Ukraine Can Achieve a Strategic Win, and It Matters to the West that It Does: A few days ago, CIA Director William Burns said in a CBS News interview that the next six months in the war in Ukraine would be critical. According to Burns, Russian President Vladimir Putin is betting that the West will grow weary of supporting Ukraine, and that time is on Russia’s side. Stopping Putin and showing him that he will not achieve his objectives – “puncturing his hubris,” as Burns put it – will be key to how this war unfolds.
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Ukraine War: What Happens Next?
Russia will likely try to launch its anticipated offensive soon—before much-delayed Western tanks and other new equipment begins to trickle into Ukraine. Some analysts have argued that the fierce battles in and around the eastern Ukrainian town of Bakhmut are already part of that offensive, or at the very least its preparatory stage.
Keep in mind that if Ukraine continues in this fashion, meeting the enemy head-on in a 21st century replay of World War I attrition warfare, then the sheer logic of the two countries’ disparity in population and resources will define the outcome. In the wake of the mass destruction of Ukraine’s infrastructure and the flight of its citizens (an estimated 9 million Ukrainian refugees have passed through Poland alone), a fight with an enemy commanding approximately four times Ukraine’s population can only end one way.
So Ukraine needs forces to allow it to break out of the current stalemate, check the Russian advance, and maneuver to achieve a decisive victory on the battlefield. It needs to fight on its own terms. To do this it needs modern Western main battle tanks and long-range fires – in greater numbers than promised so far, and, most importantly, aircraft.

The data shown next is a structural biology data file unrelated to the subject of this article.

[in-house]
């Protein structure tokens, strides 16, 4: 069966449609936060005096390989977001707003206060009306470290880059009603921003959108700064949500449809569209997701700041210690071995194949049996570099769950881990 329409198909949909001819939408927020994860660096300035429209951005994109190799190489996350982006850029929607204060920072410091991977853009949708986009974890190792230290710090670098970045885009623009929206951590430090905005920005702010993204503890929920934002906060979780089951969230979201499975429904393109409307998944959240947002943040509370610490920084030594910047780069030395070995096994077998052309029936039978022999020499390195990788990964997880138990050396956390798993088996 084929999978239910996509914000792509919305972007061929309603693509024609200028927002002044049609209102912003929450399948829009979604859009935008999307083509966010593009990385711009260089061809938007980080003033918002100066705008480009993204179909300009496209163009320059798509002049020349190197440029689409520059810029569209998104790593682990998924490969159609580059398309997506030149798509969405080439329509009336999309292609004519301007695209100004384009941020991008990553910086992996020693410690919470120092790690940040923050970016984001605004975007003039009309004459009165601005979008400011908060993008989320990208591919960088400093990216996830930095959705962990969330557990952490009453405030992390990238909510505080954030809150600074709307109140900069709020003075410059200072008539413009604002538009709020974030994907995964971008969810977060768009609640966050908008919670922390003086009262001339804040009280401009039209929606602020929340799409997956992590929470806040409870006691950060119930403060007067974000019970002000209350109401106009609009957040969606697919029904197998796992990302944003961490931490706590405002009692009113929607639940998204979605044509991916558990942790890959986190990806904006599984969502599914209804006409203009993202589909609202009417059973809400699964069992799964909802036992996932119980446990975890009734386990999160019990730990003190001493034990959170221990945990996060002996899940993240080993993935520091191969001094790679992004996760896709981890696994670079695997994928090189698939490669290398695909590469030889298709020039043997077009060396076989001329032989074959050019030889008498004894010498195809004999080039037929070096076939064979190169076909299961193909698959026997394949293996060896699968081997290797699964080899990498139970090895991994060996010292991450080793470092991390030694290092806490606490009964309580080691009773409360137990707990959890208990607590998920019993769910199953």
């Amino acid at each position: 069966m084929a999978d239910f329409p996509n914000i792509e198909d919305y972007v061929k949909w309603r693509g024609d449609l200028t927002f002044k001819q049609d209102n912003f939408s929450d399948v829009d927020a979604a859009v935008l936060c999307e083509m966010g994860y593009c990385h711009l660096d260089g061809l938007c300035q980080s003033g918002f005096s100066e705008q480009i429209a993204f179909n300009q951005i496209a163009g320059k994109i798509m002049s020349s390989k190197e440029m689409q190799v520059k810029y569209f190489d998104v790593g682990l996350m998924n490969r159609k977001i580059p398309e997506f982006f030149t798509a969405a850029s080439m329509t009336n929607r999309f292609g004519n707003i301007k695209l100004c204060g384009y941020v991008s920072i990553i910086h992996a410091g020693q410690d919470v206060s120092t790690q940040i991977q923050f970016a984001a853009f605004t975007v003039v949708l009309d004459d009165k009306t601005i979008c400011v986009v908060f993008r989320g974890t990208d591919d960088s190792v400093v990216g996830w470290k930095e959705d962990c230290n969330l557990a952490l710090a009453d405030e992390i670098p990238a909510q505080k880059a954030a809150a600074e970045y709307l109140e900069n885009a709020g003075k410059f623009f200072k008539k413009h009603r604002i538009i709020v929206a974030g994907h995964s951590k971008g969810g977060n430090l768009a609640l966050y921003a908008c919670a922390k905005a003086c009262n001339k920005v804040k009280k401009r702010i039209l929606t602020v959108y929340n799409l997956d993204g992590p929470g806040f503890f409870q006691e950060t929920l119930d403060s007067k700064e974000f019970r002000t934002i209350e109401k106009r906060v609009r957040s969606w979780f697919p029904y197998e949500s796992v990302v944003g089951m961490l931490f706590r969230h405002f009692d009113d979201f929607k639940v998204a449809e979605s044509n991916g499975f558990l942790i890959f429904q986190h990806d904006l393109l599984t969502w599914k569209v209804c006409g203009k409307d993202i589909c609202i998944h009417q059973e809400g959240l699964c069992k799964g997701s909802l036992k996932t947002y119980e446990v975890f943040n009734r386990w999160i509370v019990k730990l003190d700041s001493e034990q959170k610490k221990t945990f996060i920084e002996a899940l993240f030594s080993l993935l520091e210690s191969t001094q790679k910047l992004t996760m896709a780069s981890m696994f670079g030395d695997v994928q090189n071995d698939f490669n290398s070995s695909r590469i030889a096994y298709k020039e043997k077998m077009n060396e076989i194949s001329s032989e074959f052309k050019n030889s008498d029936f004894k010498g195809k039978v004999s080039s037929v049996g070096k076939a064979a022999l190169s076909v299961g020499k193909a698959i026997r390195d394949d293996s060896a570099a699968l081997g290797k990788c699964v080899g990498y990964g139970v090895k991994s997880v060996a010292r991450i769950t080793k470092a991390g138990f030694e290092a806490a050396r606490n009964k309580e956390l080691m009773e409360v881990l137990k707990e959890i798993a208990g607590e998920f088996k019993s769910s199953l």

The United States and its allies have, in each instance, met Ukraine’s requests for ever-more sophisticated weapons systems – most recently with several countries’ decisions to supply Leopard 2s and other main battle tanks – but the process is painfully slow. Negotiations have dragged on, delaying the training of Ukrainian crews on the new equipment, and ultimately risking that the moment of decision may be missed if new military hardware is not brought into action during the phase in the war when it is needed most.
Putin surely hopes that the approaching U.S. presidential campaign will throw sand into the gears of the United States’ military support for Ukraine. He may be right—because, regrettably, the issue of aiding Ukraine has become politicized. It is likely to become even more contentious as the presidential primaries approach. Should the United States cut Ukraine off, the country could not sustain its defense against Russia for long, regardless of what European NATO members and other supporters of Ukraine would do. Although Poland, Estonia, Finland, and other countries close to Russia have been emptying their stocks to aid Ukraine, their remaining spare supplies are much too little to sustain Ukraine on their own.
An Inflection Point
This war is approaching a decision point that will be defined by two variables: First, how long Western support will last; and second, how long the Russians can endure before they run out of stocks themselves. Considering the sheer amount of Cold War-era equipment stocks that Putin can still field, he is betting that he can outlast the West in this regard—and that’s not even considering ramped-up Iranian and other deliveries. Another factor to consider is that the West’s ability to supply Ukraine is not solely dependent on political will; it is first and foremost a numbers game.